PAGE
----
These notices are taped up around the neighborhood on convenient corners.   There’s  a corner near us which seems to be a common favorite; sometimes there are two or three stuck there.   Lino calls it the “Wailing Wall.”   But it is a very useful way to let people know what’s happened, and often little clumps of people will stop to read it and discuss the person and express feelings or opinions.   Sometimes, to save money, the family will photocopy the notice and tape that up.   I think that’s painful too.

There is hardly a day when at least one notice isn't taped up to the "Wailing Wall."  Perhaps the day-spa whose corner this is doesn't feel very happy about this, or maybe they don't care.  Nothing they can do about it either way.

There is hardly a day when at least one notice isn't taped up to the "Wailing Wall." Perhaps the day-spa whose corner this is doesn't feel very happy about this, or maybe they don't care. Nothing they can do about it either way.

The  cost of these plastic announcements is usually included somewhere in the total cost of the funeral, though the job of sticking them up  on walls  is completely up to one of the family members, or whoever feels like doing it.   I think it’s inexpressibly sad to see, say, the widower taping up the melancholy announcement about his wife on whatever corner seems right to him.   But then again, maybe doing it helps somehow.     What’s really sad is to see someone taking it down after the funeral.

However, you can also order them separately from a funeral home, even if you haven’t engaged them.   In that case, they cost about 5 euros ($7.42) apiece.

  • Your other option is a notice in the Gazzettino.   These are not really obituaries as they don’t say much beyond the barest basics of the situation.   However, the cause of death is never mentioned.   In some cases you can deduce it if the family has included a special thank-you to the doctors, staff and clinic/hospital.   Hard to mistake if the gratitude goes out to the oncology department.

 

A typical page in the "Gazzettino."

A typical page in the "Gazzettino."

Whether to put the news in the paper might be a very easy decision  to make when you   hear the price, which is  generally calculated by the line rather than the word.     In any case, the minimum is 300 euros plus 20 percent tax (360 euros or $534).   If you want to add a photograph, it starts at 150 euros plus tax (180 euros or $266).    

  • If you are not directly involved in the bereaved family, you have economy option: You can  add your name to the published notice to notify the world that you share the family’s sorrow.   For five names (“Laura and Federico with Annamaria”)    is 50 euros plus tax (60 euros or $89).   If you add more names, you spend  more money.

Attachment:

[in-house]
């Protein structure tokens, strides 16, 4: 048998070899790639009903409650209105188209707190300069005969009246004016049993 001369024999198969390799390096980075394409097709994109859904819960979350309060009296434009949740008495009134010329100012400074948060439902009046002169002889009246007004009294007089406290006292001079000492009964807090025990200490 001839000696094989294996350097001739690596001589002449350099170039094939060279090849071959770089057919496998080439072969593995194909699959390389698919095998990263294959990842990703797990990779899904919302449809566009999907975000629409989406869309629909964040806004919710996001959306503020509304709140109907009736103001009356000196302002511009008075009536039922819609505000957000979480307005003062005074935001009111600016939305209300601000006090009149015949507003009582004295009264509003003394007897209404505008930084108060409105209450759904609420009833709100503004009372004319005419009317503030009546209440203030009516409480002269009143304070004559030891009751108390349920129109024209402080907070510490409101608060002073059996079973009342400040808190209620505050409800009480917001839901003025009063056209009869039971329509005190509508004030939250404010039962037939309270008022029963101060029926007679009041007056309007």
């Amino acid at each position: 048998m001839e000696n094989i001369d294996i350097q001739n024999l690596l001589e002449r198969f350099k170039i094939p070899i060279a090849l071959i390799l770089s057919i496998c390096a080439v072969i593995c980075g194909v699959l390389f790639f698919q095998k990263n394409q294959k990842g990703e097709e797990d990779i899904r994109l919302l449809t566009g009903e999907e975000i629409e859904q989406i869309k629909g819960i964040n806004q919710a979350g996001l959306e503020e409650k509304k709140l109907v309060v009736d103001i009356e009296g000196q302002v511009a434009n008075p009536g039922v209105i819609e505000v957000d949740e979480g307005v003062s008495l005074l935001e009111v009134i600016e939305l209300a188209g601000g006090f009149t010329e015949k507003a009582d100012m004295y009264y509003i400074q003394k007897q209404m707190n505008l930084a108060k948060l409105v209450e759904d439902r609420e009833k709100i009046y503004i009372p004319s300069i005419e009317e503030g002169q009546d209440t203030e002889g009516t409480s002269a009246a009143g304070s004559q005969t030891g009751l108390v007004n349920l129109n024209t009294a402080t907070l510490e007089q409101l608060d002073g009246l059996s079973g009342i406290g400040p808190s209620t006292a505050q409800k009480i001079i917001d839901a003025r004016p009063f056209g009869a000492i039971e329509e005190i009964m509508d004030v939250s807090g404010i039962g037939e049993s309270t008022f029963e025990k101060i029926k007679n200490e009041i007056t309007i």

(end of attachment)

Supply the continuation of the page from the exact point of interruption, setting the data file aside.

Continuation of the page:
If the person who has gone to glory is sufficiently notable, a small article  will be published.   Presumably this doesn’t cost anyone anything, but I can’t promise that.   You   just never know in this world.

"San Pantalon: The parish priest don Ferruccio Gavagnin has died."  And so on.  Here as elsewhere, the photograph is almost always one taken at least 30 years earlier, or so it seems.

"San Pantalon: The parish priest don Ferruccio Gavagnin has died." And so on. Here as elsewhere, the photograph is almost always one taken at least 30 years earlier, or so it seems.

Categories : Venetian-ness
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Apr
07

Where have I gone?

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This is the one thing in my trip that I really wanted to see:  “The Hole” at Gorgazzo. So far, the deepest any cave diver has reached is 695 feet (212 meters).  Below that, there may be the Hall of the Mountain King. Nobody knows.

For the chronically curious, here is a rendering of the path of the abyss as far divers have gone. I’m guessing that there may be so many similar subterranean chasms everywhere on Earth that the planet is probably one big wiffle ball.

The silence from my end has been too long and also not explained.  I can’t do anything about the length (except to break the silence now and stop the clock), but I can explain.

I’ve been in a car — how un-Venetian — with some friends for a week, stravaging around northern Italy from Milan to Pordenone and down to Venice.  They were here from Virginia to watch their son play some soccer matches against their Italian counterparts.

This trip gave me a chance to visit, if only briefly, plenty of places I’d never been, several I’d never even heard of, only one of which I’d ever really wanted to see (see photo above), and also the chance to stand interminably in the rain on the muddy sidelines of even muddier soccer fields.

The Veneto has just been through the rainiest March in 20 years — three times more water fell everywhere than is usual.  The vintners can’t prune their vineyards, the artichokes are a month behind, and the boys who ran and slid around drenched by the frigid deluge can tell you that they discovered a degree of wetness which nobody, not even skindivers, has ever experienced.

As for our itinerary, “We past through some of the damdes plases ever saw by mortel eyes,” as a Confederate soldier put it in a letter home.  At the top of the list is the Hotel Antares in Villafranca di Verona.  If you’ve ever wondered where the occupants of UFO’s go when their intergalactic aircraft run out of fuel, I can give you the address.

Now that I’m back and most of the laundry has been done, I confess that I feel very little urge to write anything about Venice at the moment.  Catching up with the news here over the past few days has subjected me to a downpour, so to speak, of non-news even more monotonous than the record rain (see above).

What’s been happening in the most-beautiful-city-in-the-world is what has always happened, and what, apparently, ever will happen. By now it appears that there’s hardly any point in mentioning current events, because the same stories will keep turning up every week till Jesus comes back.

The procession of news by now is so repetitive, and so demoralizing, that the 1.20 euros we spend for the daily Gazzettino have become a sort of charity contribution to keep it in business.  The national chronicle is stuck in an endless loop of the same names and the same chicanery, and the local reports form one interminable droning chorus about as interesting as singing “Ninety-nine bottles of beer on the wall.”